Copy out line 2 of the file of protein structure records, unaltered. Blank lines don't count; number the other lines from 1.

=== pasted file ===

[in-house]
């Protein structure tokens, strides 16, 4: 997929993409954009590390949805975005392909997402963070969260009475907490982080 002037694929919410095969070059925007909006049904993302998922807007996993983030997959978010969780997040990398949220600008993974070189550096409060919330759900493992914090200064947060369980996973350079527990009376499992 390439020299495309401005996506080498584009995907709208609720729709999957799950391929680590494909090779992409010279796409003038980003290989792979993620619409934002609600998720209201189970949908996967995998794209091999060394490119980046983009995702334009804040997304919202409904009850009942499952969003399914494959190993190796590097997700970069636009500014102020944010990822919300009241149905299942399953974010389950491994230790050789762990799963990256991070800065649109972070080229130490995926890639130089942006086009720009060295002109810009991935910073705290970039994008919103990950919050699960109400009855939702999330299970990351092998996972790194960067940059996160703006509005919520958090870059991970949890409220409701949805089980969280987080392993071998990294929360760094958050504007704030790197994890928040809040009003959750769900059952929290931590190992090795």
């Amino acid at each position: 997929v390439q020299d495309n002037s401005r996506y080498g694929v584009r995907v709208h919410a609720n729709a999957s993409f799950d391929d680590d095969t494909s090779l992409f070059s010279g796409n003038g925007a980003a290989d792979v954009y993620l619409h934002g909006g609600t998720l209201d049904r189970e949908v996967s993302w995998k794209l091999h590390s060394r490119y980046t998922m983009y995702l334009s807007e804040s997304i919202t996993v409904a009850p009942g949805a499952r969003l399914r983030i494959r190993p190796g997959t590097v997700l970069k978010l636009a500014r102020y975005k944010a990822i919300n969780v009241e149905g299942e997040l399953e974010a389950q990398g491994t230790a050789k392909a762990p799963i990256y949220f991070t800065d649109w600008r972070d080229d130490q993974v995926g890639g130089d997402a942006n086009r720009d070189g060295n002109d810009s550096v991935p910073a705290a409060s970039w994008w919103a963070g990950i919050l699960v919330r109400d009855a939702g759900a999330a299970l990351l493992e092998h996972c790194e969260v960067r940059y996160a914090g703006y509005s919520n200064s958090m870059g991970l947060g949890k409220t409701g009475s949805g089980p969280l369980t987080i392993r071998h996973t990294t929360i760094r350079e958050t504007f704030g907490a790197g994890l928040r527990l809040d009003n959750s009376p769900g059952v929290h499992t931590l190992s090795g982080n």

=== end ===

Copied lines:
């Protein structure tokens, strides 16, 4: 997929993409954009590390949805975005392909997402963070969260009475907490982080 002037694929919410095969070059925007909006049904993302998922807007996993983030997959978010969780997040990398949220600008993974070189550096409060919330759900493992914090200064947060369980996973350079527990009376499992 390439020299495309401005996506080498584009995907709208609720729709999957799950391929680590494909090779992409010279796409003038980003290989792979993620619409934002609600998720209201189970949908996967995998794209091999060394490119980046983009995702334009804040997304919202409904009850009942499952969003399914494959190993190796590097997700970069636009500014102020944010990822919300009241149905299942399953974010389950491994230790050789762990799963990256991070800065649109972070080229130490995926890639130089942006086009720009060295002109810009991935910073705290970039994008919103990950919050699960109400009855939702999330299970990351092998996972790194960067940059996160703006509005919520958090870059991970949890409220409701949805089980969280987080392993071998990294929360760094958050504007704030790197994890928040809040009003959750769900059952929290931590190992090795």